A significant stream of research investigates the influence of corporate social responsibility (CSR) initiatives on firm performance and consumer response to CSR programs. However, how CSR initiatives help build brand equity remains relatively unexamined. This study aims to demonstrate how CSR influences brand equity in response to perceptions of two types of brand–cause fit.
The authors analyze two types of fit between a brand and a social cause (disaster relief): brand value–cause fit and brand function–cause fit. Structural equation modeling is used to estimate the fit of the data with the proposed model.
Survey evidence from 370 millennial undergraduate students in the USA suggests that the two types of brand–cause fit have differential effects on attitude toward the brand and ad, which in turn influence brand equity.
The research operationalizes brand–cause fit as a construct with two components: brand value–cause fit and brand function–cause fit. It tests these two types of fit and finds evidence for differential effects on consumer attitudes.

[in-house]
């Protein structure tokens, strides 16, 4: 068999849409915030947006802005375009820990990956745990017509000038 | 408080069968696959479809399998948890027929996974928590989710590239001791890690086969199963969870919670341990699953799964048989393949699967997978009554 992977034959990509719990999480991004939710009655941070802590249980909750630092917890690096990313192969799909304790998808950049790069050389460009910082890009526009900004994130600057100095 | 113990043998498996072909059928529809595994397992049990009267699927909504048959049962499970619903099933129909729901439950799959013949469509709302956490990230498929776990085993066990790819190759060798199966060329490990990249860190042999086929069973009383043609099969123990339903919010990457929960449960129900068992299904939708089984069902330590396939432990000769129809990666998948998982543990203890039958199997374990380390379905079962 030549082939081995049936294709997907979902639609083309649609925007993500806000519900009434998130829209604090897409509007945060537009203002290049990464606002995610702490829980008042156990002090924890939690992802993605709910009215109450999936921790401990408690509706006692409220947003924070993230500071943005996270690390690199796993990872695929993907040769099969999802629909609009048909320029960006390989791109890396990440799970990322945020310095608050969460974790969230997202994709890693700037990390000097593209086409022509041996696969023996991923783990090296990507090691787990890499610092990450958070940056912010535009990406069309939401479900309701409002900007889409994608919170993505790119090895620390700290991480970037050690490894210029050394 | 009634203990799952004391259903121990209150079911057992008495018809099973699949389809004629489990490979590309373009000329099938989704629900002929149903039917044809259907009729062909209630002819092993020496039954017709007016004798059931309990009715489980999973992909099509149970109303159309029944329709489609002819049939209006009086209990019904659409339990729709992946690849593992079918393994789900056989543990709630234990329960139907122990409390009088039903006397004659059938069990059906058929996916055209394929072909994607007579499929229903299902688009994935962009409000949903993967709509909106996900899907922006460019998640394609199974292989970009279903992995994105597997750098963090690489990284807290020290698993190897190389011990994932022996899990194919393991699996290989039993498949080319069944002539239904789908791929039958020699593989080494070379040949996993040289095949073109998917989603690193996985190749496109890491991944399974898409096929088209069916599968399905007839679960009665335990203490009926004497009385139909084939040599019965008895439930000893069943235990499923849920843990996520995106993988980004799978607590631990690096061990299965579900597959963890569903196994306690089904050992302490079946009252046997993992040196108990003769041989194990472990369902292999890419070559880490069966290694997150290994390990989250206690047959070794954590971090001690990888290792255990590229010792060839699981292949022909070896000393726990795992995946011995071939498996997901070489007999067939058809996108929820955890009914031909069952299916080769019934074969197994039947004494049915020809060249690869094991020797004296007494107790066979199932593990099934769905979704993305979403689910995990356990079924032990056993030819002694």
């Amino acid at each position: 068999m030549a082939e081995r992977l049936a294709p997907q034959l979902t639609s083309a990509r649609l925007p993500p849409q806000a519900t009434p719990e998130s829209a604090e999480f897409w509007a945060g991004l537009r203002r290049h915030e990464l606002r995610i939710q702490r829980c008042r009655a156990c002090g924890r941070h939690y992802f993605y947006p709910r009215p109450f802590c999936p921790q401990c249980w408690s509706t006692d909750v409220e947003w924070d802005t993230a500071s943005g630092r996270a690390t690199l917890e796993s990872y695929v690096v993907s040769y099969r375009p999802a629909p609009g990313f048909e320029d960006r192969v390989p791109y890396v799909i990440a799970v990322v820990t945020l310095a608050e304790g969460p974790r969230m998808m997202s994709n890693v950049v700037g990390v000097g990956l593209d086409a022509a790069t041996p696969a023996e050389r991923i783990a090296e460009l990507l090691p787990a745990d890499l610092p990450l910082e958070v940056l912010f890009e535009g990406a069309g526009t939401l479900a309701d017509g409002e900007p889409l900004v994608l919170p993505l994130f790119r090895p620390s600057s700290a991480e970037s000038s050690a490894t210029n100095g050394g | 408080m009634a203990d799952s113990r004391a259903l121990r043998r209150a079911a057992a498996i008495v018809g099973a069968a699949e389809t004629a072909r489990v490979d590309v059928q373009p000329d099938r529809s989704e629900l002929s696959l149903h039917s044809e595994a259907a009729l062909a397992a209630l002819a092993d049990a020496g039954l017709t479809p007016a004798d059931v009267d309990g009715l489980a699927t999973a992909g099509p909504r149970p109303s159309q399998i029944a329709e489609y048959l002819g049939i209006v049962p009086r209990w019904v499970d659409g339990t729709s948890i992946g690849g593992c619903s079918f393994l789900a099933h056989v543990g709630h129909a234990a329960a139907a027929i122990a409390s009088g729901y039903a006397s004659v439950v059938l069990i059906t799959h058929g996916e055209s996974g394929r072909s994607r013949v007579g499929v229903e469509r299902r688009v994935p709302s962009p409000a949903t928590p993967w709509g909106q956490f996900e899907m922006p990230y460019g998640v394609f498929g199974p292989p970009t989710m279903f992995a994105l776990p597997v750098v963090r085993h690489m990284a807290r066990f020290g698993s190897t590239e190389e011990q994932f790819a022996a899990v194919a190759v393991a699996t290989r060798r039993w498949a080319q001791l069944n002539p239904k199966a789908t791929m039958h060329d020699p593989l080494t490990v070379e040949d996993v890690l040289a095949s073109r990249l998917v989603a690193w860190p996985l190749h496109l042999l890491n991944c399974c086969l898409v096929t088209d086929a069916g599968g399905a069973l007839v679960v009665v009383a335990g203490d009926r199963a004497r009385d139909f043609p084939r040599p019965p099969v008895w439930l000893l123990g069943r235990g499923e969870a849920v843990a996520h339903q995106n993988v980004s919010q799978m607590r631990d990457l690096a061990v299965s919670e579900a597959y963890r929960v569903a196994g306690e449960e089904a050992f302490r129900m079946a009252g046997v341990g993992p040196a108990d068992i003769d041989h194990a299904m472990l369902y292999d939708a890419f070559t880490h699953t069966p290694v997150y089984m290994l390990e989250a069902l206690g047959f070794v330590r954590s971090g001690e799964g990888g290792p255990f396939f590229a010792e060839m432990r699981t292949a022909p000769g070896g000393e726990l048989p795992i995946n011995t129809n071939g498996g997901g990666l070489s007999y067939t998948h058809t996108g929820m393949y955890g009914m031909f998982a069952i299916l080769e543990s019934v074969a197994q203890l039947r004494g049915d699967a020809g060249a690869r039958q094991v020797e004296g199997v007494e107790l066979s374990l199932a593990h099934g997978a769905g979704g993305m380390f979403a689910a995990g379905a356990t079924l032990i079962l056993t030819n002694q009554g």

The findings offer practical considerations for managers about the importance of considering two types of brand–cause fit in selecting social causes and crafting effective corporate communications about the firm’s CSR initiatives.
Results suggest that it is possible for firms to craft desirable win–win–win strategies that build brand equity by investing in a strategic approach to CSR initiatives.
Guzmán, F. and Davis, D. (2017), "The impact of corporate social responsibility on brand equity: consumer responses to two types of fit", Journal of Product & Brand Management, Vol. 26 No. 5, pp. 435-446. https://doi.org/10.1108/JPBM-06-2015-0917Download as .RIS
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